.res files

You can specify a .res file when linking a program. The .res file is created by the resource compiler (RC). LINK automatically converts .res files to COFF. The CVTRES.exe tool must be in the same directory as LINK.exe or in a directory specified in the PATH environment variable.

.exe files

The MS-DOS Stub File Name (/STUB) option specifies the name of an .exe file that runs with MS-DOS. LINK examines the specified file to be sure that it is a valid MS-DOS program.

 

/STUB:filename

 

where:

 

filename - An MS-DOS application.

 

Remarks

 

The /STUB option attaches an MS-DOS stub program to a Win32 program.

A stub program is invoked if the file is executed in MS-DOS. It usually displays an appropriate message; however, any valid MS-DOS application can be a stub program.

Specify a filename for the stub program after a colon (:) on the command line. The linker checks filename and issues an error message if the file is not an executable. The program must be an .exe file; a .com file is invalid for a stub program.

If this option is not used, the linker attaches a default stub program that issues the following message:

 

This program cannot be run in MS-DOS mode.

 

When building a virtual device driver, filename allows the user to specify a file name that contains an IMAGE_DOS_HEADER structure (defined in WINNT.H) to be used in the VXD, rather than the default header.

.txt files

LINK expects various text files as additional input. The command-file specifier (@) and the Base Address (/BASE), /DEF, and /ORDER options all specify text files. These files can have any extension, not just .txt.

.ilk files

When linking incrementally, LINK updates the .ilk status file that it created during the first incremental link. This file has the same base name as the .exe file or the .dll file, and it has the extension .ilk. During subsequent incremental links, LINK updates the .ilk file. If the .ilk file is missing, LINK performs a full link and creates a new .ilk file. If the .ilk file is unusable, LINK performs a non-incremental link.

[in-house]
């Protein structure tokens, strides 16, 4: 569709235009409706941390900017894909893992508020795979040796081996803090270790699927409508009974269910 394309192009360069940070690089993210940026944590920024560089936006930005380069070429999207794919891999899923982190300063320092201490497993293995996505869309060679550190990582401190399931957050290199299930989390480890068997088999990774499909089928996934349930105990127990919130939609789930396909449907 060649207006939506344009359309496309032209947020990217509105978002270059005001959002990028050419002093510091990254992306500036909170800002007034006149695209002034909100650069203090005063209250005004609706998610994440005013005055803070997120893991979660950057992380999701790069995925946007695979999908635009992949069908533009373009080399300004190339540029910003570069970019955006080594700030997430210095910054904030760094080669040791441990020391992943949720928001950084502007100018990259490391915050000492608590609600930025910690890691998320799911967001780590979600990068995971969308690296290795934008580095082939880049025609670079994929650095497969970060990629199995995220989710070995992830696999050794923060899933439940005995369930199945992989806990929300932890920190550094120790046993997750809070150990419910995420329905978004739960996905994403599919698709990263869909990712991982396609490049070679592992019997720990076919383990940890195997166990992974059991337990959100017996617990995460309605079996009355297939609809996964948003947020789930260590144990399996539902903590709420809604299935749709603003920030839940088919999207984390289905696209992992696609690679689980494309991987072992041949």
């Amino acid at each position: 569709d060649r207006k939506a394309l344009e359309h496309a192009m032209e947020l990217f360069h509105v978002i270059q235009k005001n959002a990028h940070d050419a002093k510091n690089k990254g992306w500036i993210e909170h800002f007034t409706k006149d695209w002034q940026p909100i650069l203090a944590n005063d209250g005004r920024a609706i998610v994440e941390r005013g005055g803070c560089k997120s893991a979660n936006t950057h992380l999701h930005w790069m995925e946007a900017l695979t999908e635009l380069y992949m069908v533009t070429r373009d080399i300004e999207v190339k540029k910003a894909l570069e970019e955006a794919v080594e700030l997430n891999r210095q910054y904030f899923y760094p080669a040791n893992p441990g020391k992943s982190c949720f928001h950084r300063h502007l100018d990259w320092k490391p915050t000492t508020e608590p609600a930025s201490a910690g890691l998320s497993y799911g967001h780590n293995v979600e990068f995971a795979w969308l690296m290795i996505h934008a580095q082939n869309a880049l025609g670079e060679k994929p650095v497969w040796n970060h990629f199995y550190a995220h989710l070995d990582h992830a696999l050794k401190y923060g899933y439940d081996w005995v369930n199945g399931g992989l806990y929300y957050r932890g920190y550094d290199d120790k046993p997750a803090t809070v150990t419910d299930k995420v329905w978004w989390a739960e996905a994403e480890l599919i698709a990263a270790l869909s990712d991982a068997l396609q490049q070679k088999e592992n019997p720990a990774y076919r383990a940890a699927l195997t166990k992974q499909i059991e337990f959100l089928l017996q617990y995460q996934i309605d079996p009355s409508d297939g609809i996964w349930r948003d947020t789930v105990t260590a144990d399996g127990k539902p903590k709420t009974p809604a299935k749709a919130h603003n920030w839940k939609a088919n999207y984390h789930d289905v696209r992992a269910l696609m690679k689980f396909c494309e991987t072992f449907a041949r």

All the input files for the linker can be included using the Linker options for the command line compilation. Using the GUI VC++ IDE you can set it through the project setting (Project > Project_name Properties).

 

VC++ project properties menu

 

 

VC++ IDE linker settings

 

 

VC++ Linker setting as command line options

 

For the command line, to run LINK.EXE, use the following command syntax:

 

LINK arguments

 

The arguments include options and filenames and can be specified in any order. Options are processed first, then files. Use one or more spaces or tabs to separate arguments. On the command line, an option consists of an option specifier, either a dash (–) or a forward slash (/), followed by the name of the option. Option names cannot be abbreviated. Some options take an argument, specified after a colon (:). No spaces or tabs are allowed within an option specification, except within a quoted string in the /COMMENT option. Specify numeric arguments in decimal or C-language notation. Option names and their keyword or filename arguments are not case sensitive, but identifiers as arguments are case sensitive. To pass a file to the linker, specify the filename on the command line after the LINK command. You can specify an absolute or relative path with the filename, and you can use wildcards in the filename. If you omit the dot (.) and filename extension, LINK assumes .obj for the purpose of finding the file. LINK does not use filename extensions or the lack of them to make assumptions about the contents of files; it determines the type of file by examining it, and processes it accordingly. link.exe returns zero for success (no errors). Otherwise, the linker returns the error number that stopped the link. For example, if the linker generates LNK1104, the linker returns 1104. Accordingly, the lowest error number returned on an error by the linker is 1000. A return value of 128 represents a configuration problem with either the operating system or a .config file; the loader didn’t load either link.exe or c2.dll.

 

 

 

 

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Standard C and Microsoft Implementation Specific:  Just Part 1